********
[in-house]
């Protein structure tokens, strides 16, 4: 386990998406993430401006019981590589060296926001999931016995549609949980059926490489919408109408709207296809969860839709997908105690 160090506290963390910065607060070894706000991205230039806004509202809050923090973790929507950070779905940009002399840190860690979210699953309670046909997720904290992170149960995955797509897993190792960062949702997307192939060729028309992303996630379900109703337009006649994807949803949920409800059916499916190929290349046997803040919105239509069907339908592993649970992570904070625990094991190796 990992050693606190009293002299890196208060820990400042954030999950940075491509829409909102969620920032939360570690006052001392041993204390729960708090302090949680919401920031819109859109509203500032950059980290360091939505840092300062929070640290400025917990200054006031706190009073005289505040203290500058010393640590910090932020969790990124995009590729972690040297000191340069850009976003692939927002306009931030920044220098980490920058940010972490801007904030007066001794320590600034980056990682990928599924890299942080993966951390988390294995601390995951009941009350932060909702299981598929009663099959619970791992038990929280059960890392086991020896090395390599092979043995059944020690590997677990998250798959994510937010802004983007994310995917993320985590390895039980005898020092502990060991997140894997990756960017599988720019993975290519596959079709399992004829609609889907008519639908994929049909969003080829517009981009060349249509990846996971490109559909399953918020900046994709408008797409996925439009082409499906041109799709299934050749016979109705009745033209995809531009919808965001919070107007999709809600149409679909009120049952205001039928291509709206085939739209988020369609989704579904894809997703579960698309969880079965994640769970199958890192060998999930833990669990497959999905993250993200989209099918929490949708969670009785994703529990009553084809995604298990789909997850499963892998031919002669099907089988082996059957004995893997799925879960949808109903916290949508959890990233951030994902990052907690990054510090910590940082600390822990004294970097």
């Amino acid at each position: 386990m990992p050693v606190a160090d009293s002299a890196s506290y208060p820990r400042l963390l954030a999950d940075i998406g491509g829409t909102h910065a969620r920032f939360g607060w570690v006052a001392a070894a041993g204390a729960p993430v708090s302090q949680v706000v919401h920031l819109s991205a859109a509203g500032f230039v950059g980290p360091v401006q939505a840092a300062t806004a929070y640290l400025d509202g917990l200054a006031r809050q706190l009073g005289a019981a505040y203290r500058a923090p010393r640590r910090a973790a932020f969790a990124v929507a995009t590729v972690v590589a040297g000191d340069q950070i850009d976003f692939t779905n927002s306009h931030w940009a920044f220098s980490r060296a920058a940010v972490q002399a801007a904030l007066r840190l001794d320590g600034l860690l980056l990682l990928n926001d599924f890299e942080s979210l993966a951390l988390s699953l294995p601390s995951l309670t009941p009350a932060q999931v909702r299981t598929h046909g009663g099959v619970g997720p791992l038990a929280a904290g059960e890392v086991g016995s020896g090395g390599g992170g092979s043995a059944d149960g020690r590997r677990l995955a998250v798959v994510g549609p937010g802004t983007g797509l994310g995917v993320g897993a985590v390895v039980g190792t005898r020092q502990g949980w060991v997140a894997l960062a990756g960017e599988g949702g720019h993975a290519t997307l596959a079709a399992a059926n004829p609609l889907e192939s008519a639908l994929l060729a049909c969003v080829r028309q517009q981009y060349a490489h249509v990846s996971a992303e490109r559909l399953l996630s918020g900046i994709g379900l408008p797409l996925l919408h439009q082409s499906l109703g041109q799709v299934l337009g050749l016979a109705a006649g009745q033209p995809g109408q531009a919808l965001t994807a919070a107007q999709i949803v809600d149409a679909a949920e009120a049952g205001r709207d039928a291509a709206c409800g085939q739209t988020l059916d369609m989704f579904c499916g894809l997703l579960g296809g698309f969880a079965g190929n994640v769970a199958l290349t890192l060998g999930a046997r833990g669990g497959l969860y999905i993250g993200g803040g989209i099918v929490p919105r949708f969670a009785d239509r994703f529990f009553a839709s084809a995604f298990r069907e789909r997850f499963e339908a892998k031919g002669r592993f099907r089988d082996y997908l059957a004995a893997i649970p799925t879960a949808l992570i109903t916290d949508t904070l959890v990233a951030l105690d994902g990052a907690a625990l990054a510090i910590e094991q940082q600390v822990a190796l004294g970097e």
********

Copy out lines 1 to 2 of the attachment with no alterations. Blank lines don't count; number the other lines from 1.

[in-house]
């Protein structure tokens, strides 16, 4: 386990998406993430401006019981590589060296926001999931016995549609949980059926490489919408109408709207296809969860839709997908105690 160090506290963390910065607060070894706000991205230039806004509202809050923090973790929507950070779905940009002399840190860690979210699953309670046909997720904290992170149960995955797509897993190792960062949702997307192939060729028309992303996630379900109703337009006649994807949803949920409800059916499916190929290349046997803040919105239509069907339908592993649970992570904070625990094991190796 990992050693606190009293002299890196208060820990400042954030999950940075491509829409909102969620920032939360570690006052001392041993204390729960708090302090949680919401920031819109859109509203500032950059980290360091939505840092300062929070640290400025917990200054006031706190009073005289505040203290500058010393640590910090932020969790990124995009590729972690040297000191340069850009976003692939927002306009931030920044220098980490920058940010972490801007904030007066001794320590600034980056990682990928599924890299942080993966951390988390294995601390995951009941009350932060909702299981598929009663099959619970791992038990929280059960890392086991020896090395390599092979043995059944020690590997677990998250798959994510937010802004983007994310995917993320985590390895039980005898020092502990060991997140894997990756960017599988720019993975290519596959079709399992004829609609889907008519639908994929049909969003080829517009981009060349249509990846996971490109559909399953918020900046994709408008797409996925439009082409499906041109799709299934050749016979109705009745033209995809531009919808965001919070107007999709809600149409679909009120049952205001039928291509709206085939739209988020369609989704579904894809997703579960698309969880079965994640769970199958890192060998999930833990669990497959999905993250993200989209099918929490949708969670009785994703529990009553084809995604298990789909997850499963892998031919002669099907089988082996059957004995893997799925879960949808109903916290949508959890990233951030994902990052907690990054510090910590940082600390822990004294970097």